Immunotherapy Based on Antigen-specific Immune Effector Cells Targeting Neurofibromatosis Type II or Schwannomatosis

2019-09-16 03:26:49 | BioPortfolio


The primary objective of this study is to verify the safety of antigen-specific T cells (CAR-T) and engineered immune effector cytotoxic T cells (EIE) modified by immunoregulatory genes and immune modified dendritic cell vaccine (DCvac) in the treatment of neurofibromatosis type 2 or schwannoma.


Neurofibromatosis (NF) is caused by a genetic change that makes people more likely to develop benign (non-cancerous) tumors around nerves. NF is a lifelong condition that affects all populations equally, regardless of gender or ethnicity. Neurofibromatosis has been classified into three distinct types: NF1, NF2, and schwannomatosis. The hallmark tumors seen in NF2 are vestibular schwannomas, formerly known as acoustic neuromas. Vestibular schwannomas are benign tumors made up of abnormal Schwann cells, which are the cells that give the nerves the lining and insulation needed to conduct information. Vestibular schwannomas can cause hearing loss in one or both ears, depending on whether the tumors are unilateral or bilateral.

Schwannomatosis is the same type of tumor as that of NF2 patients. Tumors are all related to Schwann cells. There is no cure for NF2 or schwannomatosis. Surgery is the only clinical method at present, and no drugs have been proved to be effective in the treatment of these tumors.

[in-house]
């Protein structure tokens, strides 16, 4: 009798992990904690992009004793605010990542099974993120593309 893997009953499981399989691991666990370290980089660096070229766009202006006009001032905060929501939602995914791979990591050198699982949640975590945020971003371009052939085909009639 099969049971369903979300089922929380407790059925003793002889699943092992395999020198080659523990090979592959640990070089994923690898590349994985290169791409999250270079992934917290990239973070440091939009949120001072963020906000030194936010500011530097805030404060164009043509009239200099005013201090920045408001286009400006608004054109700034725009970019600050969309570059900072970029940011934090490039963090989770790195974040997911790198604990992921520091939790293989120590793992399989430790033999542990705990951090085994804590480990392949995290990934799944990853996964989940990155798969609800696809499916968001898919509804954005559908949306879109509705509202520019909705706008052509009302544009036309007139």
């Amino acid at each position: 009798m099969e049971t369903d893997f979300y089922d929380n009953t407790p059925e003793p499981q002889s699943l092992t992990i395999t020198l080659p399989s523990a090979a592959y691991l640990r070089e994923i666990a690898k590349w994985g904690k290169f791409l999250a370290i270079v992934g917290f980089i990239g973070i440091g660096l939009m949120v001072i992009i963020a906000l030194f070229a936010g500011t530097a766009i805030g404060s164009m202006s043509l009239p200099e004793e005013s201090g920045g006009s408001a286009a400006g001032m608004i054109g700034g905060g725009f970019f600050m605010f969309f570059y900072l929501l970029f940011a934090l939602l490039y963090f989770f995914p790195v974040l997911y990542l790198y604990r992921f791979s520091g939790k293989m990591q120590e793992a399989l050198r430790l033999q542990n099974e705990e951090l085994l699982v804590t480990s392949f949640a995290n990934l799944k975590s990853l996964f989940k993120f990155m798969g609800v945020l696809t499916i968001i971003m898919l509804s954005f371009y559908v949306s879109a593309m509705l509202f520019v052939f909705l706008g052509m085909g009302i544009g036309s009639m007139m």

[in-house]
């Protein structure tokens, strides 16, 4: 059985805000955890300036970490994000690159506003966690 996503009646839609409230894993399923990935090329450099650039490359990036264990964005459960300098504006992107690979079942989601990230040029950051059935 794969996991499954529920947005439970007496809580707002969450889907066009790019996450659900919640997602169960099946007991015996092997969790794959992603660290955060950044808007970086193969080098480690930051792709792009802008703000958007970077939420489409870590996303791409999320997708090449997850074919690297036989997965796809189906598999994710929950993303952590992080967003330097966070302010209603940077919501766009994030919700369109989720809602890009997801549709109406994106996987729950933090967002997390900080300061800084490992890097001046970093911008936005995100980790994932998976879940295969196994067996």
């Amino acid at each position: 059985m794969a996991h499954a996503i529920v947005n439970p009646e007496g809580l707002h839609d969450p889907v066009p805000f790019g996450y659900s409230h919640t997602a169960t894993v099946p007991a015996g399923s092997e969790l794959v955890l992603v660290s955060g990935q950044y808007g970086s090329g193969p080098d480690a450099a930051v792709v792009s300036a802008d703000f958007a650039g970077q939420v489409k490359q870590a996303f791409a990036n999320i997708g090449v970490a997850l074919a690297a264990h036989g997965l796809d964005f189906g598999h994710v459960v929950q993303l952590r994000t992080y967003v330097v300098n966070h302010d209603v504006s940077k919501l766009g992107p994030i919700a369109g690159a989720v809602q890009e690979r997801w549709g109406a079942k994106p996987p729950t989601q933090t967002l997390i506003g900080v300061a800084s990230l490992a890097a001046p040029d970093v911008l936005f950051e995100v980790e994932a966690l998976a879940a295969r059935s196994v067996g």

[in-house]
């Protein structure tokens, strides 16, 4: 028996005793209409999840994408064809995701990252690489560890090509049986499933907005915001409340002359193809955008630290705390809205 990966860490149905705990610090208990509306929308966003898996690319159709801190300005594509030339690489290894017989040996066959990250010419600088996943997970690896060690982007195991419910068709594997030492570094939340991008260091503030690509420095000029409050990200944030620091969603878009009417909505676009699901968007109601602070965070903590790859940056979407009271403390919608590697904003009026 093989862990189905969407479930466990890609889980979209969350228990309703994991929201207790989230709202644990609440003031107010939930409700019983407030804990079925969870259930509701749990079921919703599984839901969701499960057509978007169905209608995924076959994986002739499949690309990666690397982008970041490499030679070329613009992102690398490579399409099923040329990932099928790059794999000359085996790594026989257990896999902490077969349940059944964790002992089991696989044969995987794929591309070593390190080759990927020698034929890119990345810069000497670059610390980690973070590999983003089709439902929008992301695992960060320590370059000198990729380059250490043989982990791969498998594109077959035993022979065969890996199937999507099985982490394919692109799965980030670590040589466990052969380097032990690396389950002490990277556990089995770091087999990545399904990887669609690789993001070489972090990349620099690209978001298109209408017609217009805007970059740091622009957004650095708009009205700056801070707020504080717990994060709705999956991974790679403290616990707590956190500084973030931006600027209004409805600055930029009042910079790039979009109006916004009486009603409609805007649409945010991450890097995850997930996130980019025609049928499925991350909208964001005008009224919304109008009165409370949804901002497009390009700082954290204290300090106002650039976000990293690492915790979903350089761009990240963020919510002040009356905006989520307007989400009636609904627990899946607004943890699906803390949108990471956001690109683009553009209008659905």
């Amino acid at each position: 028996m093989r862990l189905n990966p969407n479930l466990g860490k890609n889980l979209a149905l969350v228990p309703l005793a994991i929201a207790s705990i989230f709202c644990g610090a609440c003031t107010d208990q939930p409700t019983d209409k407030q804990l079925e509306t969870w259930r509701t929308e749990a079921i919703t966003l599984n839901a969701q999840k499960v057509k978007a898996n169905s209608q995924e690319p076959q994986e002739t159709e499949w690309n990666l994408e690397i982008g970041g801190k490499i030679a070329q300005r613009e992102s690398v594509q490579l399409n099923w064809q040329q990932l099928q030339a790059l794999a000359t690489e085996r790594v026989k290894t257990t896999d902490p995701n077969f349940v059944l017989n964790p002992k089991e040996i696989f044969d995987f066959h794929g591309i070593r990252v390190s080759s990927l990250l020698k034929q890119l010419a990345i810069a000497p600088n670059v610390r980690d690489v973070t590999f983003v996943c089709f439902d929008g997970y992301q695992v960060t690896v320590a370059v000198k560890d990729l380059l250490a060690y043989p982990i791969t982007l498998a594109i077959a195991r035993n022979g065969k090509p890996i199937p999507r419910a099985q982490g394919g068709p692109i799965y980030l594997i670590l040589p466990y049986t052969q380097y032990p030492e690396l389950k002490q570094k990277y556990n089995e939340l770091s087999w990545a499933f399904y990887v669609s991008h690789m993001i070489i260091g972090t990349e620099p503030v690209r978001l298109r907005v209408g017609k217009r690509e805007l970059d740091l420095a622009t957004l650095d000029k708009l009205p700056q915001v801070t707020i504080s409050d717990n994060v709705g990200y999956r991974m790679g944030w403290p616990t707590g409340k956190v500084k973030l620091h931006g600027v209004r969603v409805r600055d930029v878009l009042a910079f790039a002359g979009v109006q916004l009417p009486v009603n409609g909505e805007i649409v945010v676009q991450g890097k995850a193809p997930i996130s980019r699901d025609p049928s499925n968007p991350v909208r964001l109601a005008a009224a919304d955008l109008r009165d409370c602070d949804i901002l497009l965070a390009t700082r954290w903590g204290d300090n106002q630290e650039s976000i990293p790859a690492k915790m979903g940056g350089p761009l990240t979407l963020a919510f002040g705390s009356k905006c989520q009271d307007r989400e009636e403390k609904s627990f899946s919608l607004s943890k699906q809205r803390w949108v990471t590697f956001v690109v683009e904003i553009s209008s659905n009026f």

Adoptive immunotherapy based on cytotoxic T lymphocytes reactive with specific antigens has proven to be effective. In vitro induction of tumor antigen-specific immune cells and engineering of target specific immune cells have great potential for cancer eradication. If CAR-T/CTL immunotherapy is effective, it is expected that Neurofibromatosis type II or Schwannomatosis tumors should shrink or disappear completely. However, the minimal residual tumor cells or cancer stem cells may exist and cause relapse or metastasis to other tissues and organs. Follow-up immunotherapy must focus on enhancing the anti-tumor immunity. Therefore, this protocol includes follow-up application of DCvac to prevent recurrence and metastasis. This study proposes a novel protocol of immunotherapy to evaluate the safety and effectiveness of targeting tumor antigens in patients.

Study Design




Antigen-specific T cells CART/CTL and DCvac


Shenzhen Geno-immune Medical Institute




Shenzhen Geno-Immune Medical Institute

Results (where available)

View Results


Published on BioPortfolio: 2019-09-16T03:26:49-0400

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